Life underground

Messages from beneath our feet

Hums, buzzes, squeaks: It’s surprisingly loud underground. What do these noises tell us?

The side view of a highly magnified red garden ant.

The red garden ants make interesting noises with their upper jaw - it sounds like a squeak

Every kind of soil sounds different. It depends on whether you are in the forest, on a field or somewhere in the city. 

I came across this variety of sounds quite by chance. As a scientist and sound artist, I am interested in acoustic ecology. In my work, I make natural phenomena audible. Listening to things that you can’t normally hear and use them to point out problematic connections.

Climate change also makes sounds if you listen in the right place: alarm signals like the drought stress sounds of trees can be recorded acoustically. And after long dry periods, the whole landscape becomes silent. 

Some time ago I was in Switzerland for a research project in the Valais. Out of pure curiosity, I stuck the sensor of my highly sensitive microphone into the ground of a meadow - and was completely fascinated. For days I stayed there listening as a completely unknown realm of strange sounds opened up to me: strange chirping sounds, a singing and humming.

I had to know where the sounds were coming from. And I quickly realised that the “soundscape”, that is, the sound world of the ground, was still completely unexplored. That was the beginning of my research and art project “Sounding Soil”. 

“The soil under intensively cultivated farmland is very quiet”

In my recordings you can hear the meso to macro fauna, the medium to larger soil animals that live in the upper litter layer of the soil. This is an important functional group in the soil system because these soil animals are the primary decomposers. A healthy soil needs them. The soil animals move, they eat and they also talk to each other.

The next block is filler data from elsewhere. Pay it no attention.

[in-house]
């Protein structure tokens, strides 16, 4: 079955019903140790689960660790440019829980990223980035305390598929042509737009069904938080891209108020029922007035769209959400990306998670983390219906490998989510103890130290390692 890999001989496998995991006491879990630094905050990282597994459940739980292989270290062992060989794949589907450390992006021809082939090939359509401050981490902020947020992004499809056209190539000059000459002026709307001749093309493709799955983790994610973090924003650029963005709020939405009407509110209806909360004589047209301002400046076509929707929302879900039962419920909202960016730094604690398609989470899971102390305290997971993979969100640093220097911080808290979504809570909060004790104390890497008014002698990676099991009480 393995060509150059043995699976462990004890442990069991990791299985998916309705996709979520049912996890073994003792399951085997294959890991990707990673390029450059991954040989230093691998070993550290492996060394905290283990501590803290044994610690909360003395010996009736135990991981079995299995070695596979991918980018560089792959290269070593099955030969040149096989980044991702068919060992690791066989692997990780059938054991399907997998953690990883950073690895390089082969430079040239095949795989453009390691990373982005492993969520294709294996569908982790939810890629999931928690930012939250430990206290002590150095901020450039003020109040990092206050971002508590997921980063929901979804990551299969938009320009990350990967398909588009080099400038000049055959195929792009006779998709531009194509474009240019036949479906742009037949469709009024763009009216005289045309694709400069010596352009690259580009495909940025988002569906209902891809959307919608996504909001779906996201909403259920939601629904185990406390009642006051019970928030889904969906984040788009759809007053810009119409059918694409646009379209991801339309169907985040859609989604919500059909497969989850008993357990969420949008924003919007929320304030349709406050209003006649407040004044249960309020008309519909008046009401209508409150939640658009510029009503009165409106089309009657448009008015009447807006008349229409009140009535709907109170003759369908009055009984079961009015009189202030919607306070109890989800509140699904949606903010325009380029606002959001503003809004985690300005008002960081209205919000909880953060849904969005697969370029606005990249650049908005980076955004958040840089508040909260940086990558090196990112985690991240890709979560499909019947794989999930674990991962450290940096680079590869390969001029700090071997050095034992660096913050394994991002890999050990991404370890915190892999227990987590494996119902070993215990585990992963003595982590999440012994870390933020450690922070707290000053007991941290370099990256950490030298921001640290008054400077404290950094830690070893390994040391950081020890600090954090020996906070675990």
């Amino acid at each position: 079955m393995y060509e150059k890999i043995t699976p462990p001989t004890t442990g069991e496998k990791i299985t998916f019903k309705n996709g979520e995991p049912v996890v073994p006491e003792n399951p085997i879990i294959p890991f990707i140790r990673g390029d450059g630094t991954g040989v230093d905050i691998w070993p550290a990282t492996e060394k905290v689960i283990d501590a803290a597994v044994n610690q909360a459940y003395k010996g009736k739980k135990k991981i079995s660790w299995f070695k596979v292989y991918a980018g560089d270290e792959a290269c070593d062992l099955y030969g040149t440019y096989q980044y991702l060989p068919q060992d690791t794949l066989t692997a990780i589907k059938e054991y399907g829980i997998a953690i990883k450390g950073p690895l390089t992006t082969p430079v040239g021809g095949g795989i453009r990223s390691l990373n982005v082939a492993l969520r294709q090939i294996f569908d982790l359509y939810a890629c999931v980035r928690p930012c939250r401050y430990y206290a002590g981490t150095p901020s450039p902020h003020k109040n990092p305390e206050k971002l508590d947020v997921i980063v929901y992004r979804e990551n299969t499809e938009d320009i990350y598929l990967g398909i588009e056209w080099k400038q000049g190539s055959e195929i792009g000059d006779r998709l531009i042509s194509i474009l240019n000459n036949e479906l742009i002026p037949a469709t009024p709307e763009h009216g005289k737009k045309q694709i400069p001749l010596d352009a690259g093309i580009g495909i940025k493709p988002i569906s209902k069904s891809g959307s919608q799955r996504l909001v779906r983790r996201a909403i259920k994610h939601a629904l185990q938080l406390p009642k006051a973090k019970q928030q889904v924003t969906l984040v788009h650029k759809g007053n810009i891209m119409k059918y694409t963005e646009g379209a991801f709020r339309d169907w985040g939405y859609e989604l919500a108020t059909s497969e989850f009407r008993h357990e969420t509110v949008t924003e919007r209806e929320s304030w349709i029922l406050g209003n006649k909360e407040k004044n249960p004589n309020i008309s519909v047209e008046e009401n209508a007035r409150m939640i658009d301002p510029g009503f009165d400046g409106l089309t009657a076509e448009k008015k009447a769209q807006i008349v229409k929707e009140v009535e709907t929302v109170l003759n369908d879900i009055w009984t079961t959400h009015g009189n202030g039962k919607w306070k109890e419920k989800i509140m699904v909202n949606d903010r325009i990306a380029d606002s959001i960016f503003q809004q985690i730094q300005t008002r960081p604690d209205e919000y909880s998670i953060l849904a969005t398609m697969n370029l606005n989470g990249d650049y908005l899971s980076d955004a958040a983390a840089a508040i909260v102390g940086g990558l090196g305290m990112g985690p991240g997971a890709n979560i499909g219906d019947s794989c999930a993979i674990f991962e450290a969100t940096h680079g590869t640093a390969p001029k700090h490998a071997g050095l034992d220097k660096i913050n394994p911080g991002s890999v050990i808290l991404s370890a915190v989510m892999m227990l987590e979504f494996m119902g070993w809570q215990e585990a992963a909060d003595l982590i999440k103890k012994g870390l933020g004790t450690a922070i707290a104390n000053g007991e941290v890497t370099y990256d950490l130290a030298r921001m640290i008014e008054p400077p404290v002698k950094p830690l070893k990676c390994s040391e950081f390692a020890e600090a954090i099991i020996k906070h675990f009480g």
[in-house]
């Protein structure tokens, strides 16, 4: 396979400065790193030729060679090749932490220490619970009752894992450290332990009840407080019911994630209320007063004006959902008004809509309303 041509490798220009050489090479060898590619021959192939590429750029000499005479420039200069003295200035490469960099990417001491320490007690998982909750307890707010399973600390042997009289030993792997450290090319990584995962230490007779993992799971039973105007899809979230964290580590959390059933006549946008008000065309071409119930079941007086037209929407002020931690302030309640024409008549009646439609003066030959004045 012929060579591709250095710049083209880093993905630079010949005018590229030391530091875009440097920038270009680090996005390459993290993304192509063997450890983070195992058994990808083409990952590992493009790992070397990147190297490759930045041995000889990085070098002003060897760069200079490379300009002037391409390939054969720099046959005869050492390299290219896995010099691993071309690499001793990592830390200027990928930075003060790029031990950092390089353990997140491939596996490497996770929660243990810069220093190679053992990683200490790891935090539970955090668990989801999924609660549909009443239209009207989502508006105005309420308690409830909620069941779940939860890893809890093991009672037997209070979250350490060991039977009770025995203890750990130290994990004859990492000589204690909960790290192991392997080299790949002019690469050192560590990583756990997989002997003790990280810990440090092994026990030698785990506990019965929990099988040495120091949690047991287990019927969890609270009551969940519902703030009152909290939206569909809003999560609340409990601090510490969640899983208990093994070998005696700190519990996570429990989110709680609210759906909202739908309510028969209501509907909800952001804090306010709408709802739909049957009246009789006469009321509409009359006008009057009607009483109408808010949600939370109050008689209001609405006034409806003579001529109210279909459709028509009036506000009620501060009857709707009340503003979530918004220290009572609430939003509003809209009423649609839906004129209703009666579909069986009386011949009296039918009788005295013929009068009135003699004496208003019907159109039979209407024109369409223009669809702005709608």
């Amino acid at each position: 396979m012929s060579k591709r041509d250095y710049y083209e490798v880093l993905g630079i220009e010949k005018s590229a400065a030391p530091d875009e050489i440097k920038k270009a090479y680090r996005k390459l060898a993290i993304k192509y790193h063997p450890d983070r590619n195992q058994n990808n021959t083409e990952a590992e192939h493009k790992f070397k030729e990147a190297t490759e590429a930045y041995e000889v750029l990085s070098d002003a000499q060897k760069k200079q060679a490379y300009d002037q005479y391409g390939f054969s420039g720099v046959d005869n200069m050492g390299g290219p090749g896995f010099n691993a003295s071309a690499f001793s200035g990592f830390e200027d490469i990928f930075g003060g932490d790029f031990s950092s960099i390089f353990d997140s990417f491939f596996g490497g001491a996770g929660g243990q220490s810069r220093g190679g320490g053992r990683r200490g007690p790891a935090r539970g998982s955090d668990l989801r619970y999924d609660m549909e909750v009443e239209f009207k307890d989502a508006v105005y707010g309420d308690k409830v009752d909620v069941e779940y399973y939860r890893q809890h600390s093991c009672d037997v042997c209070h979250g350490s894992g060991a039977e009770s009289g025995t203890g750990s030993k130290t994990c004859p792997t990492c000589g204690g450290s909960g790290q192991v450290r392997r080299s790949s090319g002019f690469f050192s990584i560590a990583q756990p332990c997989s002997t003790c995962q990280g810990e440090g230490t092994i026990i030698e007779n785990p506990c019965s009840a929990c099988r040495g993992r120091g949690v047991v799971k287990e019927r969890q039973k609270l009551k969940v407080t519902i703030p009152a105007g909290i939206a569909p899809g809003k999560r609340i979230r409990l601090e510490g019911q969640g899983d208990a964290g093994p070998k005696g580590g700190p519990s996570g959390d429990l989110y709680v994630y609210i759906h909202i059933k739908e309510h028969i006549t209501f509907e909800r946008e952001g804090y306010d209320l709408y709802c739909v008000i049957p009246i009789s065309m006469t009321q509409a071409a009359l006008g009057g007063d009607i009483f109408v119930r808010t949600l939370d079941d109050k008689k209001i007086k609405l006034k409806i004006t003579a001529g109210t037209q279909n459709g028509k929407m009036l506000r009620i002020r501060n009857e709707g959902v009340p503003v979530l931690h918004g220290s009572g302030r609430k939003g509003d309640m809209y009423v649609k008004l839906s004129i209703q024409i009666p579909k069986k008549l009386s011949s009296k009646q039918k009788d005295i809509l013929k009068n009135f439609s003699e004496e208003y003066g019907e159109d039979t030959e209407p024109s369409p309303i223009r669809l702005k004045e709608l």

The red garden ants, for example, make interesting noises with their upper jaw - it sounds like a squeak. For me, these communication sounds are the most fascinating part of my research. You also hear physical sounds, like water moving through the soil space or evaporating on the surface. And of course human noise: roads, construction sites and even airplane noise can be heard for kilometres underground. 

I have made soil recordings in very different landscapes. Human management plays a big role, but also the type of ecosystem. You hear the most noise under meadows, because they have a thick organic layer where the activity of the soil animals is very high.

The second most sounds are in forests. Then under intensively cultivated grassland and in last place is intensively cultivated farmland, because there it is suddenly very quiet. In cities, on the other hand, you can often hear a surprising amount. Even there, there are niches where the soil fauna is rich.

My research project consists of three parts: Scientifically, we prove that soil biodiversity can be measured acoustically. We relate the diversity of a recording to the actual biodiversity detected in soil samples.

In the second, artistic part of the project, I develop sound installations from the soil recordings. And the third part is about raising awareness among the general public.

“The soil and animals move, they eat and they also talk to each other”

It is important to make something as abstract as the effects of climate change or lack of soil health directly tangible. Because the sounds of the soil are not audible if you simply put your ear to the ground.

They have to be amplified. But when you hear them, it creates a certain intimacy, things come closer to you. Environmental problems suddenly turn into a real experience. And that allows people to have a new relationship with their environment.